Tunisia – 27th August 2006 to 3rd September 2006

When: 27th Aug 2006 to 3rd Sept 2006
Where: Tunisia
Resort: Skanes (Monastir)
Hotel: Thalassa Village Hotel

Where We Went…

We recently visited Tunisia and stayed at the Thalassa Village Hotel, Skanes.

Getting There…

Despite the heightened security at Birmingham, our experience of this was not very bad at all… after all; if it helps our safety and security on flights then I welcome it. The checks were no worse than usual, just a few extra steps and obviously the restrictions on hand-baggage – which were not a problem for us anyway.

The flight time to Tunisia was very short, about 2h 50min – just long enough for the in-flight ‘meal’ and to watch the movie. Arrival at the airport was fairly smooth too (unlike departure but we’ll get to that later!), the wait for baggage at the carousel was just on the comfortable side – 20 or 30 minuets.

At Our Accommodation…

First Impressions:

We arrived around just after lunchtime (local time) on Sunday afternoon.

At the check in a blue erm … hospital band … was promptly attached to or wrists… We found ourselves wondering if we’d inadvertently signed up for some strange experimental surgery week or something… but quickly became apparent was so they could identify guests – but so much for the all over tan on the arms (had to keep waking up when sunbathing to move the thing to avoid a white band!!!).

What quickly became apparent was the number of French/German and Italian guests, we were informed by our rep that the Brits were a mere 80-odd of 1,300 guests at the hotel.

The layout of the resort was indeed that of a village… all the rooms were in pairs and had various ‘streets’ that were finally enough named after the Greek & Balearic Islands – we stayed on Mallorca (Majorca for those who don’t know where that is).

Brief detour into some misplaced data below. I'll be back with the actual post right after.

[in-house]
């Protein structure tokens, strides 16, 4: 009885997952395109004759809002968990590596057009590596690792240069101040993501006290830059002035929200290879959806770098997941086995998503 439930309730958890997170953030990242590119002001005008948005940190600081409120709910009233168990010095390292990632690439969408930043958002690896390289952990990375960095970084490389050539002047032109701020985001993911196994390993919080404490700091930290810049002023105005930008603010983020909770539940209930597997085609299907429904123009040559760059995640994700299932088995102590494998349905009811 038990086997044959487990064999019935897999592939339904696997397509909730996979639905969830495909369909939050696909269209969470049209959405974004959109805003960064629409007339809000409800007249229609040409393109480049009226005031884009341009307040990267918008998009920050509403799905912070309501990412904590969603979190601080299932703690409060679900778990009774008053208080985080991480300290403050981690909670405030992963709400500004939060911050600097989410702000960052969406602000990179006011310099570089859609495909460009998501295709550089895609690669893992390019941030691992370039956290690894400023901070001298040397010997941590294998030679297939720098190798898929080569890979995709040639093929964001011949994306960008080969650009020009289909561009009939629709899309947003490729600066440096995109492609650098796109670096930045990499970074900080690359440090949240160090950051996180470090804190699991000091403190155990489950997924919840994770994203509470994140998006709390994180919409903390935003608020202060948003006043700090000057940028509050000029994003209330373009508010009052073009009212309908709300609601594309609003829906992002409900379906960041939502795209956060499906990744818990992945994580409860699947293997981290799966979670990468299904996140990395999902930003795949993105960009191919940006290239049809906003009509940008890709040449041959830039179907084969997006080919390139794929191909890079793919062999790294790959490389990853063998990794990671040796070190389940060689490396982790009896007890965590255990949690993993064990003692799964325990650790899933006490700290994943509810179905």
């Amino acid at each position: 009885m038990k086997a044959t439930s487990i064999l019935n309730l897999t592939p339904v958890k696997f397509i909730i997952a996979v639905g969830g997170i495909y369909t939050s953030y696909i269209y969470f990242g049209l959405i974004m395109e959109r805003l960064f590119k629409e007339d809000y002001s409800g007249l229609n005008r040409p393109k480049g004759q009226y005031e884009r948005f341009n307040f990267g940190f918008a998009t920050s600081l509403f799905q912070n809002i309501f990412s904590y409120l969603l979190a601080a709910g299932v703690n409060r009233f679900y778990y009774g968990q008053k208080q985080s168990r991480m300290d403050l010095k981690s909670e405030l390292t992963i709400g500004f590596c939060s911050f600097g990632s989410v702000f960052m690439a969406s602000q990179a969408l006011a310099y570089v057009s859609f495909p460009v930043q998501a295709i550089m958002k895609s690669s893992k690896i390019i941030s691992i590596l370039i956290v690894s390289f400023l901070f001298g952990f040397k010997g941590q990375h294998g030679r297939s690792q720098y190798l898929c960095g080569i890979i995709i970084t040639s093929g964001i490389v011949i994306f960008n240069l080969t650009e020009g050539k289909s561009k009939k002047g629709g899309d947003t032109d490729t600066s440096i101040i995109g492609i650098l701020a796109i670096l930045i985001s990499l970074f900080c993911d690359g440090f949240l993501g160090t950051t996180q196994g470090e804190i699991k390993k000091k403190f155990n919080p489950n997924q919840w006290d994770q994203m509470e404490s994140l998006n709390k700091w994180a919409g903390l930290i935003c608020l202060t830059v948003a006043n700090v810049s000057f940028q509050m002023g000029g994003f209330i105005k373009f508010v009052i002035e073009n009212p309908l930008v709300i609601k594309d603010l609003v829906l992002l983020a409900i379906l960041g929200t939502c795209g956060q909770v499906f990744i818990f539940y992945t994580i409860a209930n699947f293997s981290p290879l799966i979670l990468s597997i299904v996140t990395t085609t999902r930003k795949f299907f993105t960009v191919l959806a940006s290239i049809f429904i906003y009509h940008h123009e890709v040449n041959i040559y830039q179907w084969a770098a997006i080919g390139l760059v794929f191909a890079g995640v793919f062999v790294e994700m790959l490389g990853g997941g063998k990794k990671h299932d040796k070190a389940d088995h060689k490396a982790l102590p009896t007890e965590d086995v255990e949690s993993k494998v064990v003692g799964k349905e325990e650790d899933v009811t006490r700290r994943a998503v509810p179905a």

Our Accommodation:

The room we got was fairly basic and a bit tired in places, but was clean and comfortable. The maid cleaned daily, and even though it say’s twice a week on the information for the hotel, the bed linen was changed daily and so were our towels.

The bathroom was probably the bit that needed some tlc but was always clean and tidy. The shower was not the best ‘hotel shower’ we’ve ever used, but it did the job.

Every afternoon when we returned to the room it had been cleaned, beds made & turned down, bathroom cleaned

We really can’t fault the maid who sadly we never really seen.

Food:

The primary dining area was a self-service buffet, and you also got the option of 1 evening in the ‘A la Carte’ dining. The choice for that was Tunisian, Italian or Fish.

In general the food was warm and cleanly presented whilst part of the buffet. There was a wide range of food from pastas, rice, meat, Tunisian dishes, and many more. We never really struggled to find something that was to our fancy each evening. However if we had been there for 2 weeks we feel that it would have gotten very repetitive.

During our week there were 3 ‘themed’ evenings… Italian (they really did make some nicer than usual pasta dishes and so on), Tunisian (an enhanced selection of local dishes, some really very nice spicy tomato filled flat breads, couscous, and various rice dishes).

Pool/Beach:

The pool area was fairly big and kept clean and tidy… the pool was very large with a nice island in the middle.

The only thing that spoiled the pool area was the fact you needed to get up before the sun if you wanted a decent sun-bed – but we were lucky a couple of days and still fond one at 8 or 9 AM. Also while there was not an excessive presence of children the ‘Animation Team’ ensured there was sufficiently loud music to null the effects of our MP3 player, they also held aqua-aerobics in the shallower end and various other games throughout the day.

Entertainment:

There was various shows on throughout the week, these ranged from Tunisian folklore show, a very very dodgy miming act to the Moulin Rouge CD and ‘Oriental’ dancing.

A lot of the entertainment was French/German/Italian orientated, but we still enjoyed most of it if not for the odd good show. We both have a simple understanding of French so we were probably better off than some of the other English guests.